Posted on Oct 18, 2012

Are small events and workshops worth amplifying? We look at the impact of amplifying a series of small workshops and consider how this has added value over time.

It is always good to hear when event amplification has made a real difference to the impact of an event – particularly for smaller events, which can often have only a limited reach in real time.

I was therefore really pleased to read a post by Rob Bristow describing the impact of several workshops I covered for the JISC Green ICT programme earlier in the year.

For each of these workshops, which covered topics such as Conferencing in Universities and Colleges, and Intelligent Buildings and Smart Estates, I compiled a Storify summary to capture and contextualise the resources from the event. By providing a narrative around the interviews, video footage, photographs of flip chart diagrams, slides, tweets and other digital snippets collected at each event, I created a single focal point for these amplified materials that enabled them to be consumed more easily. Over time, the summaries have gradually brought each of these small events to an increasingly wider audience.

As Rob writes:

One heartening aspect of these captures of events – things that are by their nature ephemeral and sometimes only marked by a few decks of cryptic PowerPoint slides – is that they seem to have been very popular with a combined viewing total of over 2,300. Now that’s what I call Event Amplification!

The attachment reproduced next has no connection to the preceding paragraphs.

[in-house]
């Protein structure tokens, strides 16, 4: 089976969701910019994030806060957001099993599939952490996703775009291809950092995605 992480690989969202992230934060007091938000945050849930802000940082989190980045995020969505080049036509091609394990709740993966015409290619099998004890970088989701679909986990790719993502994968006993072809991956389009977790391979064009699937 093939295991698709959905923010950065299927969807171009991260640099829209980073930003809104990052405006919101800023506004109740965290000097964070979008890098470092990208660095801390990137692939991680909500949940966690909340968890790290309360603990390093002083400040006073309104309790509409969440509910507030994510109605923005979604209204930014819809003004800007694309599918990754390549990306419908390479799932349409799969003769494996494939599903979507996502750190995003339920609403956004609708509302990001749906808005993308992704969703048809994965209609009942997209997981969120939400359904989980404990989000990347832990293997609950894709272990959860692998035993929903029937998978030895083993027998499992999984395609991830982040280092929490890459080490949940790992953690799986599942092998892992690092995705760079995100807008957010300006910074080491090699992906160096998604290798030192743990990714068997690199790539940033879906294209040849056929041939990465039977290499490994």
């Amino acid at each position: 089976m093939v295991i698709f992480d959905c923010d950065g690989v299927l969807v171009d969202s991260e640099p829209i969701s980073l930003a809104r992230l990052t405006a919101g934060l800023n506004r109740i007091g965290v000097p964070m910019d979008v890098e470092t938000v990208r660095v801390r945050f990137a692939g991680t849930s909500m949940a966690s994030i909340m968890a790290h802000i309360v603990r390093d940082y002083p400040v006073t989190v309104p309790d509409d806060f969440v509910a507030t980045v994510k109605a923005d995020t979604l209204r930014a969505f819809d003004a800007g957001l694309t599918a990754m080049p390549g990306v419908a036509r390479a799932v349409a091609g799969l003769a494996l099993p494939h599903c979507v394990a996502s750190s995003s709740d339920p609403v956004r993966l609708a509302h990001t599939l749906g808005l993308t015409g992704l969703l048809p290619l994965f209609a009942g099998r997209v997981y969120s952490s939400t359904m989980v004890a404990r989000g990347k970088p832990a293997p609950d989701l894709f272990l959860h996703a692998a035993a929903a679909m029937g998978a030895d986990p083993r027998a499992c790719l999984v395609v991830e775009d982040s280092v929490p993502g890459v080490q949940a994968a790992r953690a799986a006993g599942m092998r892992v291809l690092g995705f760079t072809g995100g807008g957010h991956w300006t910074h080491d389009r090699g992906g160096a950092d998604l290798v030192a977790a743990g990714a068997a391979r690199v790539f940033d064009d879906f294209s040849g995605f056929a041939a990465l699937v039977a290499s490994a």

To put this into context, each of the four events covered consisted of around 30-40 delegates. This means that the Storify summaries have increased this reach by an average of 14 times per event, which is fantastic news.

The key here seems to be context: “cryptic PowerPoint slides” alone will not necessarily convey the full meaning of the discussions held at an event, whereas we know that views of the Storify summaries will have conveyed all of the key points from the event really clearly, using a variety of media and narrative. Whilst the Storify viewer statistics do not necessarily reflect repeat or brief visits, we can have a greater degree of confidence that people viewing the resource took away a more complete picture of the event and the knowledge transferred therein than they might otherwise have done from partial or scattered amplified materials.

These are straightened times, and organisers increasingly have to show the value of smaller events and workshops to justify the time and expense involved compared to larger-scale, high impact events. Being able to demonstrate the longer term relevance of smaller events through a little bit of co-ordinated amplification could be the key to delivering greater value.
Photo Credit: Spettacolopuro.